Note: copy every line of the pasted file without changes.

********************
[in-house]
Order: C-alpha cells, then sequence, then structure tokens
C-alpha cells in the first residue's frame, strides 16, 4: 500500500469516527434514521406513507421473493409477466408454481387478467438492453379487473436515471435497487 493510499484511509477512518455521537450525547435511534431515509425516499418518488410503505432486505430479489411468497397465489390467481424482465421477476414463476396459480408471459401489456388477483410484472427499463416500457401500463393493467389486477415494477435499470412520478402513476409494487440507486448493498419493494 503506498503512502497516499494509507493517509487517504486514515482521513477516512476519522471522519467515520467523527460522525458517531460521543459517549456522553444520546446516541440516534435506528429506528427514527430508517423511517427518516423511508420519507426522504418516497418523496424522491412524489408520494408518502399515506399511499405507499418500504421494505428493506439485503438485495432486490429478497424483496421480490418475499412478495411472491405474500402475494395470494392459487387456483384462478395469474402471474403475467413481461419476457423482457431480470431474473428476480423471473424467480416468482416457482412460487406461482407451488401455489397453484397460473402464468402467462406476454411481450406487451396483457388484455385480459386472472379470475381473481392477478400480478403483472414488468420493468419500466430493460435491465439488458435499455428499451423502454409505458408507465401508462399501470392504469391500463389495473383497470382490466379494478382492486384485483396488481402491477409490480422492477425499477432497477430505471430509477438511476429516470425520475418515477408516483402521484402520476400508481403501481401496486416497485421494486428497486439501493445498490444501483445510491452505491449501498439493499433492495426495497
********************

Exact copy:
[in-house]
Order: C-alpha cells, then sequence, then structure tokens
C-alpha cells in the first residue's frame, strides 16, 4: 500500500469516527434514521406513507421473493409477466408454481387478467438492453379487473436515471435497487 493510499484511509477512518455521537450525547435511534431515509425516499418518488410503505432486505430479489411468497397465489390467481424482465421477476414463476396459480408471459401489456388477483410484472427499463416500457401500463393493467389486477415494477435499470412520478402513476409494487440507486448493498419493494 503506498503512502497516499494509507493517509487517504486514515482521513477516512476519522471522519467515520467523527460522525458517531460521543459517549456522553444520546446516541440516534435506528429506528427514527430508517423511517427518516423511508420519507426522504418516497418523496424522491412524489408520494408518502399515506399511499405507499418500504421494505428493506439485503438485495432486490429478497424483496421480490418475499412478495411472491405474500402475494395470494392459487387456483384462478395469474402471474403475467413481461419476457423482457431480470431474473428476480423471473424467480416468482416457482412460487406461482407451488401455489397453484397460473402464468402467462406476454411481450406487451396483457388484455385480459386472472379470475381473481392477478400480478403483472414488468420493468419500466430493460435491465439488458435499455428499451423502454409505458408507465401508462399501470392504469391500463389495473383497470382490466379494478382492486384485483396488481402491477409490480422492477425499477432497477430505471430509477438511476429516470425520475418515477408516483402521484402520476400508481403501481401496486416497485421494486428497486439501493445498490444501483445510491452505491449501498439493499433492495426495497